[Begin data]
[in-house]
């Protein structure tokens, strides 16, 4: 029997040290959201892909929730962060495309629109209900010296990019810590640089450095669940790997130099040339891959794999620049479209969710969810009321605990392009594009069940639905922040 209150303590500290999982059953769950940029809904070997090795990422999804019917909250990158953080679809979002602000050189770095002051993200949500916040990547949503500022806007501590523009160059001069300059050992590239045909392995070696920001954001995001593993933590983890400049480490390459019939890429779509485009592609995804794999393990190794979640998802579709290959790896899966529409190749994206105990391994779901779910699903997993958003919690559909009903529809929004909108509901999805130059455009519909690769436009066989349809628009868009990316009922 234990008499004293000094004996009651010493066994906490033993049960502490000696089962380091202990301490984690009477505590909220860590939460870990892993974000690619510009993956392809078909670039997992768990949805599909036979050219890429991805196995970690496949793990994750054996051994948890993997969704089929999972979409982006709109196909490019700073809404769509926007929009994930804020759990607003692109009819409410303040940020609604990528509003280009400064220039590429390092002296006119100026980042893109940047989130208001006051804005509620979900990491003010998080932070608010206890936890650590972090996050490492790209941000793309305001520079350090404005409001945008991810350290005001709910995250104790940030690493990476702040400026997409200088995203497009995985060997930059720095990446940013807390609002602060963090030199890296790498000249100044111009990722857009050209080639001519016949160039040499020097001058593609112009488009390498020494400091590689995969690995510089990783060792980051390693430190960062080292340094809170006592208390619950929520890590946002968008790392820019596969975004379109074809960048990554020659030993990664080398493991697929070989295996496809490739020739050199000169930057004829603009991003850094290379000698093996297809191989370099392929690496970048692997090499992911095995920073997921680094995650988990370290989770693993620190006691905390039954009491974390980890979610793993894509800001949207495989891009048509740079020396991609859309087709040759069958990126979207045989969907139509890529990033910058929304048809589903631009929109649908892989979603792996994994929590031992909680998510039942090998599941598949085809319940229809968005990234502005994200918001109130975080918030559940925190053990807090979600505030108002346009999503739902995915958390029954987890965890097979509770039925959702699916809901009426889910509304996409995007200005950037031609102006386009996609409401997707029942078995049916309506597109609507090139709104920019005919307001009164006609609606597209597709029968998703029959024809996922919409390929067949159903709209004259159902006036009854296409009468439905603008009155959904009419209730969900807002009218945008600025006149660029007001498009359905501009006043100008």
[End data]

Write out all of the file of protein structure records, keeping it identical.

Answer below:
[in-house]
């Protein structure tokens, strides 16, 4: 029997040290959201892909929730962060495309629109209900010296990019810590640089450095669940790997130099040339891959794999620049479209969710969810009321605990392009594009069940639905922040 209150303590500290999982059953769950940029809904070997090795990422999804019917909250990158953080679809979002602000050189770095002051993200949500916040990547949503500022806007501590523009160059001069300059050992590239045909392995070696920001954001995001593993933590983890400049480490390459019939890429779509485009592609995804794999393990190794979640998802579709290959790896899966529409190749994206105990391994779901779910699903997993958003919690559909009903529809929004909108509901999805130059455009519909690769436009066989349809628009868009990316009922 234990008499004293000094004996009651010493066994906490033993049960502490000696089962380091202990301490984690009477505590909220860590939460870990892993974000690619510009993956392809078909670039997992768990949805599909036979050219890429991805196995970690496949793990994750054996051994948890993997969704089929999972979409982006709109196909490019700073809404769509926007929009994930804020759990607003692109009819409410303040940020609604990528509003280009400064220039590429390092002296006119100026980042893109940047989130208001006051804005509620979900990491003010998080932070608010206890936890650590972090996050490492790209941000793309305001520079350090404005409001945008991810350290005001709910995250104790940030690493990476702040400026997409200088995203497009995985060997930059720095990446940013807390609002602060963090030199890296790498000249100044111009990722857009050209080639001519016949160039040499020097001058593609112009488009390498020494400091590689995969690995510089990783060792980051390693430190960062080292340094809170006592208390619950929520890590946002968008790392820019596969975004379109074809960048990554020659030993990664080398493991697929070989295996496809490739020739050199000169930057004829603009991003850094290379000698093996297809191989370099392929690496970048692997090499992911095995920073997921680094995650988990370290989770693993620190006691905390039954009491974390980890979610793993894509800001949207495989891009048509740079020396991609859309087709040759069958990126979207045989969907139509890529990033910058929304048809589903631009929109649908892989979603792996994994929590031992909680998510039942090998599941598949085809319940229809968005990234502005994200918001109130975080918030559940925190053990807090979600505030108002346009999503739902995915958390029954987890965890097979509770039925959702699916809901009426889910509304996409995007200005950037031609102006386009996609409401997707029942078995049916309506597109609507090139709104920019005919307001009164006609609606597209597709029968998703029959024809996922919409390929067949159903709209004259159902006036009854296409009468439905603008009155959904009419209730969900807002009218945008600025006149660029007001498009359905501009006043100008």